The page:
the top is a picture of an x-ray this
isn't the ideal x-ray because it's a non
weight-bearing x-ray we can tell that
because the foots pointed down you would
tend to want a weight-bearing x-ray and
you can see where there's that little
circle it's it's pointing to a spur now
the spur usually isn't the problem with
plantar fasciitis the spur is something
that happens over years of having
tightness of the plantar fascia to
explain it a little bit better there's
that there's a law called woofs law so
if you pull long enough on a bone in one
direction so for example that fashio is
pulling on the heel bone for a long time
that's gonna create bone in that
direction
and you're gonna have a spur but you'll
say well that spur needs to be treated
well if you get a hundred x-rays on
people with plantar fasciitis 50 of them
are gonna have Spurs and 50 of them
won't have Spurs so just because you
have a spur doesn't mean you have
plantar fasciitis and just because you
don't have a spur it doesn't mean that
you have plantar fasciitis the better
thing to look at is either an ultrasound
or an MRI
I have here as a picture of an
ultrasound and you can see the distance
here it says the right and the left
plantar fascia on the right there's a
shorter distance between the two letters
the two A's that you see and then on the
left one there's a larger distance
between the two letters that you see and
that largeness that little kind of dome
you're noticing that's actually the
bottom of the heel so the bottom of the
heel imagine that pitcher flipped upside
down of the x-ray flipped upside down
that's the bottom of the heel and on the
bottom of the heel that's where that
plantar fascial inserts and the bigger
problem isn't the spur the bigger
problem is the thickness of the fashio
when the fashion becomes really thick so
so for example instead of four
millimeters like it should normally be
it's six or eight millimeters that
thickness doesn't allow the fashio to
move or to adapt as well and it becomes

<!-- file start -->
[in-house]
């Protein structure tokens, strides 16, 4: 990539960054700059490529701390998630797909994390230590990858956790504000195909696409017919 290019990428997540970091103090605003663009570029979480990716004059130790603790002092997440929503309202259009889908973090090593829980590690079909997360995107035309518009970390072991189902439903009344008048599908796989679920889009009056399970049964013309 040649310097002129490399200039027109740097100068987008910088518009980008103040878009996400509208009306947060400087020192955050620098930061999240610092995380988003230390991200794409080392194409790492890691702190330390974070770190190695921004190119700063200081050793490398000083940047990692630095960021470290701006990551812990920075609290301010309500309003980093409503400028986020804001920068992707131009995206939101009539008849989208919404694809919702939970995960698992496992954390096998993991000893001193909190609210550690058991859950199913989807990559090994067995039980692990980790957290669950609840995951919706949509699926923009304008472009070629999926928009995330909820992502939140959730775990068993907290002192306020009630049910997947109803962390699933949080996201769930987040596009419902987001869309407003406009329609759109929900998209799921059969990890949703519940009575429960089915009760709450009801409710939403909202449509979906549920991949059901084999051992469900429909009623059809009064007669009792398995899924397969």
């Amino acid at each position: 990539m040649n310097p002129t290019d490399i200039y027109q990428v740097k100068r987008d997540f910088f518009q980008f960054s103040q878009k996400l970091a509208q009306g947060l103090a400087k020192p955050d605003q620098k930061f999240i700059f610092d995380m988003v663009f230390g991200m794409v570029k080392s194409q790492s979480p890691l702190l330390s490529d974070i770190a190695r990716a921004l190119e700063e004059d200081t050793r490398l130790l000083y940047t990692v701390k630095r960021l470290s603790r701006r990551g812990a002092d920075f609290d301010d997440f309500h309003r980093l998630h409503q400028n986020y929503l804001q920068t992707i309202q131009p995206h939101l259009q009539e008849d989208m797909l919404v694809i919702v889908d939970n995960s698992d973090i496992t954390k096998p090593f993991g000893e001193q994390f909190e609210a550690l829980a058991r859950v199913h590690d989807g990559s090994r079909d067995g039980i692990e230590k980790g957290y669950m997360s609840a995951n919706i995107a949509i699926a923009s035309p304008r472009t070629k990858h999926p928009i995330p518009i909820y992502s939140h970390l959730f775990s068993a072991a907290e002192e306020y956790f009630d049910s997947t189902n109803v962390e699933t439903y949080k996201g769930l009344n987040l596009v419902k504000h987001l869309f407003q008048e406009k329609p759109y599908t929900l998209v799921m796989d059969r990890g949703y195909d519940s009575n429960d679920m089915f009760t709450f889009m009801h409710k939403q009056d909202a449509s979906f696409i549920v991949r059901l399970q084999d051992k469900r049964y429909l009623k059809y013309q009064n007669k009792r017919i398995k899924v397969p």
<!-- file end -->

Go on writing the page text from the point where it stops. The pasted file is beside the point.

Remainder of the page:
painful for people so it's important to
do an ultrasound to evaluate the actual
thickness of the fashio in the other
diagnostic exam that can be done is
something called an MRI and an MRI will
show you if there's some inflammation
down there it will show you if there's a
spur down there it's a little bit
challenging to measure the thickness of
the fascia because if you think about
the cuts of an MRI they're usually two
millimeters in thickness so it might be
a little bit more challenging to measure
things and to see everything that's down
there so let's go into the treatment
process how do you treat plantar
fasciitis if you look in the Internet
there's hundreds of treatments and
that's where many times it gets
confusing we're gonna go over some of
the basics okay I like to categorize
things in the basics of reducing
inflammation reducing tightness and then
stabilizing the heal those are the the
main things that we focus on when we're
treating plantar fasciitis let's first
start to look at how do you reduce the
inflammation one of the ways to start is
to use ice there's a couple of ways you
can do this you can see in this picture
here on the left
someone put a bottle of water in the
freezer and they're rubbing that on the
bottom of the heel they're rolling that
on the bottom of the heel that can help
reduce some of the inflammation and
other ways to take a little cup of ice
and put it in the freezer and then you
kind of rip around the edges of that cup
of the ice and that massaging motion you